Lawmaker’s campaign questioned about Brooks Brothers suits

State Rep. Justin Burr, a Republican bail bondsman from Albemarle in the midst of his second term at the state legislature, used his campaign account,  to pay for $857 worth of Brooks Brothers suits, according to a report over the weekend from his hometown paper.

It certainly won’t get the same level of attention that John Edward’s $400 haircut did in 2007 (which turns out may have indirectly lead to the criminal indictment now hanging over Edward’s head at the Raleigh federal courthouse), but Burr’s high-end suits do seem an unusual use of campaign funds.

Burr told the The Stanly News and Press, in a story published Friday that he’s in the midst of revising some of his campaign finance reports after several discrepancies were pointed out to the N.C. Board of Elections by Greg Flynn, a Raleigh architect and frequent blogger on state policy issues. (You can read the letters Flynn wrote to the SBOE by scrolling down on his blog —  http://gregflynn.org/)

Burr’s also used his campaign to pay for furniture for his legislative office, the $457.50 monthly rent for an apartment he shares with state Rep. David Guice, and to pay for half the washer and dryer the lawmakers apparently bought for the Raleigh apartment, according to Burr’s campaign finance report for the first six months of 2011. (Guice didn’t charge the other half of the washer/dryer to his campaign, but did have his campaign pay for a lot of dry cleaning and an iPad).

“There’s nothing to it,” Burr told the Stanly paper. “I would rather me purchase these things instead of the taxpayers.”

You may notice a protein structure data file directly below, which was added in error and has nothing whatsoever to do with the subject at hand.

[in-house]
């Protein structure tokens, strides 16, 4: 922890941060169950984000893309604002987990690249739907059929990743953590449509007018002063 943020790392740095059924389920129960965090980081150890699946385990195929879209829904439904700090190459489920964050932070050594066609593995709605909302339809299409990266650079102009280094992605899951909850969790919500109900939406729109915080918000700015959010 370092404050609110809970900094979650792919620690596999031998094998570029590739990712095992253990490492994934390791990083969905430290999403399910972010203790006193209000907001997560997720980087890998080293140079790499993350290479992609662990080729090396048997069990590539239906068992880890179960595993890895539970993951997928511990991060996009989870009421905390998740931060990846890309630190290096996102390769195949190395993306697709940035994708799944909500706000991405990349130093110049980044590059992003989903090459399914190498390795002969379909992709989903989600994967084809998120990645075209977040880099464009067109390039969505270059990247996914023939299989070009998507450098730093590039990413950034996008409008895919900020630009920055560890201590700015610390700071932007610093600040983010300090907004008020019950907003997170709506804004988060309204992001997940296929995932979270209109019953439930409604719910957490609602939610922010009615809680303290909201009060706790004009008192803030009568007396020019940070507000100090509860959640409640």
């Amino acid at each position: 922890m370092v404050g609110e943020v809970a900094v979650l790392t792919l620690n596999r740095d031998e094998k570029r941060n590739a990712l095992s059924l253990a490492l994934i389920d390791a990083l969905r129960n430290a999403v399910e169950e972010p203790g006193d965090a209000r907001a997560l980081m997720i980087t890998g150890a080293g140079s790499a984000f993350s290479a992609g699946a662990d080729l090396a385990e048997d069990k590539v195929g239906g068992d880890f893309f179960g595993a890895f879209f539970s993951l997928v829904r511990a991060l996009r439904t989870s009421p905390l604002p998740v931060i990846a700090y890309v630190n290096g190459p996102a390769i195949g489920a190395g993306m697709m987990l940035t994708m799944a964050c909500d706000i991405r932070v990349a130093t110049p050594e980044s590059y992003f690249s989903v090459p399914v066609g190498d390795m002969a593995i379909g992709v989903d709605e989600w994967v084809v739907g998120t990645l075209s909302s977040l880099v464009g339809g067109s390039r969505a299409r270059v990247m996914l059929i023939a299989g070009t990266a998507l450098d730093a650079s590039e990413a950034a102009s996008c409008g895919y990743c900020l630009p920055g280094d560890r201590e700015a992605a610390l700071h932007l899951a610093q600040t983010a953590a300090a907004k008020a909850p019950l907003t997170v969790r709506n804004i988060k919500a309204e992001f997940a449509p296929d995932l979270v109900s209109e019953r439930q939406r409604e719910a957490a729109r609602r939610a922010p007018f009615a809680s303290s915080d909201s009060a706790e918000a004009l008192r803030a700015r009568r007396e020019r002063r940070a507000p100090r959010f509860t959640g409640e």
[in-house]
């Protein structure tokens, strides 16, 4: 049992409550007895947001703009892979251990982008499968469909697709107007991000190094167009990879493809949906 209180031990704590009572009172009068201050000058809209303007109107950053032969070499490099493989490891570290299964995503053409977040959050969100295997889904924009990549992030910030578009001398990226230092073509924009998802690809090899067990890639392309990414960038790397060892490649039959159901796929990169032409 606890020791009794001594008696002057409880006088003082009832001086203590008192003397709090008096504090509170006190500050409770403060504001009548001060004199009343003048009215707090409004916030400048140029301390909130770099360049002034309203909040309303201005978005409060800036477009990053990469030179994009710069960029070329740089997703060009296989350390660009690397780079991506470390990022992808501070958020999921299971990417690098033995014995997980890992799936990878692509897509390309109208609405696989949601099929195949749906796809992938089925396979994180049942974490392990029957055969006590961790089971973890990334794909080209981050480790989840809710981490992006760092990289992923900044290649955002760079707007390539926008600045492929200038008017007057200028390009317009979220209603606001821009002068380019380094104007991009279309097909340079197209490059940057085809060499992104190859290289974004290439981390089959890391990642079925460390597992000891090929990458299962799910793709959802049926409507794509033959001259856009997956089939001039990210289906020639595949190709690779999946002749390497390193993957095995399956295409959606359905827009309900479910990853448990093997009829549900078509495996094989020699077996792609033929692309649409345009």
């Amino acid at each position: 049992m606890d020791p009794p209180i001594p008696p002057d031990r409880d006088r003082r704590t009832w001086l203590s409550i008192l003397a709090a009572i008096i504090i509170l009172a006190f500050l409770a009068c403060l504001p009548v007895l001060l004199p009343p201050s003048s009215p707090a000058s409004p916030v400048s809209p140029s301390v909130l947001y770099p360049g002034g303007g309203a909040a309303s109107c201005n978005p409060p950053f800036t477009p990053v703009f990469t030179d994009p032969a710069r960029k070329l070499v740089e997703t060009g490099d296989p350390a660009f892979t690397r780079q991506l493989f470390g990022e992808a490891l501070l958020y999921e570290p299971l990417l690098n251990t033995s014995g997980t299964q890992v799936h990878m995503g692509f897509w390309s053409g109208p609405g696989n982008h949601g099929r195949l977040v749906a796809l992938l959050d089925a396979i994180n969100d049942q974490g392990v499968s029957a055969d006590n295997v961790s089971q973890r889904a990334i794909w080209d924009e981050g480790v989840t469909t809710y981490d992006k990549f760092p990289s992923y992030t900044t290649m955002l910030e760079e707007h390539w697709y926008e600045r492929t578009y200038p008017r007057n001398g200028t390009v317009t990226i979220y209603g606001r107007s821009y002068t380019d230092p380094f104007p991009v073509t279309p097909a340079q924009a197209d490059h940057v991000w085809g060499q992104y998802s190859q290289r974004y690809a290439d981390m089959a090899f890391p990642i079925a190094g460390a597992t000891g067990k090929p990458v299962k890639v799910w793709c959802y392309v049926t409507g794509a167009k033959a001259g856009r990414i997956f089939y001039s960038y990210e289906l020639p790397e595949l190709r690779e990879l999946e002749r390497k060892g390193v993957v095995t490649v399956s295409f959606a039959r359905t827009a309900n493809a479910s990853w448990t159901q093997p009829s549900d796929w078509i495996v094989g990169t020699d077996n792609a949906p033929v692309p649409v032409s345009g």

We have a call into Burr’s office to see if he has any further comment.

But taxpayers do pay for some of lawmakers expenses while they’re in Raleigh for the session, in addition to the $13,951-a-year salary they get (which hasn’t gone up since the mid-1990s).

They get a $104 per diem reimbursement to cover lodging and meals during the three sessions held during 2011.

In Burr’s case, he’s received $16,952 for sustenance and $1, 614 for travel costs in 2011 on top of his annual legislative salary, according to the N.C. General Assembly’s Legislative Services Offices.

Bob Hall, director of the government watchdog group Democracy NC, thinks putting the cost of a suit is a more than legitimate expense for a legislator to tap into his or her campaign funds, considering that all members have to be wearing suits when on the floors of the House and Senate.

“You do have to think, but for serving in a public office, would you need all this stuff?,” Hall said. “Given the lousy pay the public gives legislators, the public doesn’t get to gripe about using campaign money for paying for the cost of being in office.”

So, NC Policy Watch readers, what do you think?

Is there anything amiss about campaign money paying for things like suits, rent and furniture? Or should there be stricter rules about what the campaign coffers get used for?

Load More Related Articles
Load More By Sarah Ovaska-Few
Load More In Uncategorized

Top Stories from NCPW

  • News
  • Commentary

As infection rates spike across the nation, the President takes emergency action WASHINGTON — President Joe… [...]

President Joe Biden called for an end to the Senate filibuster during a visit to Atlanta’s… [...]

Students at Appalachian State University in Boone are getting conflicting messages from faculty and administrators as… [...]

A panel of experts on election security hosted a conversation on the anniversary of the Jan.… [...]

This week saw the beginning of another season in North Carolina: redistricting lawsuit season. Experienced followers… [...]

“My boss told me if I didn’t come in, I’d get fired.” So spoke a rather… [...]

The post The Seat of Power. appeared first on NC Policy Watch. [...]

One day after Christmas – in an event that seems particularly on-brand for 2021 – the… [...]

Now Hiring

The North Carolina Justice Center is seeking a Courts, Law & Democracy Reporter for NC Policy Watch, to investigate, analyze and report on the federal and state judicial systems. This position will cover criminal and civil justice issues in the General Assembly and executive branch agencies, issues related to elections and voting, and other topics.